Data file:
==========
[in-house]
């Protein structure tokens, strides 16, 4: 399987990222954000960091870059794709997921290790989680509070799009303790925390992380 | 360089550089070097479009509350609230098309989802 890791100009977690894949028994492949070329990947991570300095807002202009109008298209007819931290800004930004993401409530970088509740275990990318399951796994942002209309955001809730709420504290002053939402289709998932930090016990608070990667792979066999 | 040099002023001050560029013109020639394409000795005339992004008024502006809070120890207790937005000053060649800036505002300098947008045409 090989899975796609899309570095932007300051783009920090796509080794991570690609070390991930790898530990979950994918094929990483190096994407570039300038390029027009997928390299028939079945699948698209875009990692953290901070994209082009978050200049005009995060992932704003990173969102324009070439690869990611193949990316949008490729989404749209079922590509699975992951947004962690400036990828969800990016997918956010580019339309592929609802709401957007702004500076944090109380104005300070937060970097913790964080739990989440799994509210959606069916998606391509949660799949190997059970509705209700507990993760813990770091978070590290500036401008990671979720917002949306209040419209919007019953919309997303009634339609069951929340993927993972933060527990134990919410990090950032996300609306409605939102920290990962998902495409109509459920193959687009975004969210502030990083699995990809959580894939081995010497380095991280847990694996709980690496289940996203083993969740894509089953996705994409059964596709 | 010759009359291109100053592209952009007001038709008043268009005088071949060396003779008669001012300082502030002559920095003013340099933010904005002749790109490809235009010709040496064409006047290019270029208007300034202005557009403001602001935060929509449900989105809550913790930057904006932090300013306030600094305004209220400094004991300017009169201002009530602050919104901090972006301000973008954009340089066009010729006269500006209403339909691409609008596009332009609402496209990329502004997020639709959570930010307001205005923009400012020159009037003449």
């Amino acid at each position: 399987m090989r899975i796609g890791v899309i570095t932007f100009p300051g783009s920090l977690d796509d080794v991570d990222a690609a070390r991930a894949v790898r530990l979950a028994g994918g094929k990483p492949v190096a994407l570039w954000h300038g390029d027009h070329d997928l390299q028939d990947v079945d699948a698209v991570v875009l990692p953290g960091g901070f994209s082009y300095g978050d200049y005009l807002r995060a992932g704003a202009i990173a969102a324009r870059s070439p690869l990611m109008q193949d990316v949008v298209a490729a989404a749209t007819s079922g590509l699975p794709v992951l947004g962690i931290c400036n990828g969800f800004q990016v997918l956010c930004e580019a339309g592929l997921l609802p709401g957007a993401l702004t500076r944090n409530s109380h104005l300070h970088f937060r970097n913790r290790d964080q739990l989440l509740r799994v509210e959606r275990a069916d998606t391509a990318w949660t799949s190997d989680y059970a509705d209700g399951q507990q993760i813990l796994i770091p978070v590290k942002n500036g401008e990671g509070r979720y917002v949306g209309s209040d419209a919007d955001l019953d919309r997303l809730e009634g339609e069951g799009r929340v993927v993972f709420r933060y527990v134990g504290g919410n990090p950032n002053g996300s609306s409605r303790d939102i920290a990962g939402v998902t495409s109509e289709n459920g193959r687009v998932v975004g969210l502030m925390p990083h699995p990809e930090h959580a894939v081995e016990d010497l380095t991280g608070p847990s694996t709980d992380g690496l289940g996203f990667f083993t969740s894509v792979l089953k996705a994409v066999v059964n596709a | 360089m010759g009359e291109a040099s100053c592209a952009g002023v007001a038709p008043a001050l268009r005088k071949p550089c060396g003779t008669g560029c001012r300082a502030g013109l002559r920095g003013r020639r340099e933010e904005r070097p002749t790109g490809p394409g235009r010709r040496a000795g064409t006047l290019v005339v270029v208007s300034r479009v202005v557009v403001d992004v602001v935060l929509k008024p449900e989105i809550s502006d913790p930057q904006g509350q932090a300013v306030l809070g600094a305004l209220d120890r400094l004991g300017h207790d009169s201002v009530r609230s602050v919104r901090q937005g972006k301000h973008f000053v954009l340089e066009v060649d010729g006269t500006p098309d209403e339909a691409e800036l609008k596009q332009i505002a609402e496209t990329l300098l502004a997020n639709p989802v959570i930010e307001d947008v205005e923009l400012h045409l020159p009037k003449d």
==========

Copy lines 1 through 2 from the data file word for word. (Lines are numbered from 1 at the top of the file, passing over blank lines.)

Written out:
[in-house]
């Protein structure tokens, strides 16, 4: 399987990222954000960091870059794709997921290790989680509070799009303790925390992380 | 360089550089070097479009509350609230098309989802 890791100009977690894949028994492949070329990947991570300095807002202009109008298209007819931290800004930004993401409530970088509740275990990318399951796994942002209309955001809730709420504290002053939402289709998932930090016990608070990667792979066999 | 040099002023001050560029013109020639394409000795005339992004008024502006809070120890207790937005000053060649800036505002300098947008045409 090989899975796609899309570095932007300051783009920090796509080794991570690609070390991930790898530990979950994918094929990483190096994407570039300038390029027009997928390299028939079945699948698209875009990692953290901070994209082009978050200049005009995060992932704003990173969102324009070439690869990611193949990316949008490729989404749209079922590509699975992951947004962690400036990828969800990016997918956010580019339309592929609802709401957007702004500076944090109380104005300070937060970097913790964080739990989440799994509210959606069916998606391509949660799949190997059970509705209700507990993760813990770091978070590290500036401008990671979720917002949306209040419209919007019953919309997303009634339609069951929340993927993972933060527990134990919410990090950032996300609306409605939102920290990962998902495409109509459920193959687009975004969210502030990083699995990809959580894939081995010497380095991280847990694996709980690496289940996203083993969740894509089953996705994409059964596709 | 010759009359291109100053592209952009007001038709008043268009005088071949060396003779008669001012300082502030002559920095003013340099933010904005002749790109490809235009010709040496064409006047290019270029208007300034202005557009403001602001935060929509449900989105809550913790930057904006932090300013306030600094305004209220400094004991300017009169201002009530602050919104901090972006301000973008954009340089066009010729006269500006209403339909691409609008596009332009609402496209990329502004997020639709959570930010307001205005923009400012020159009037003449």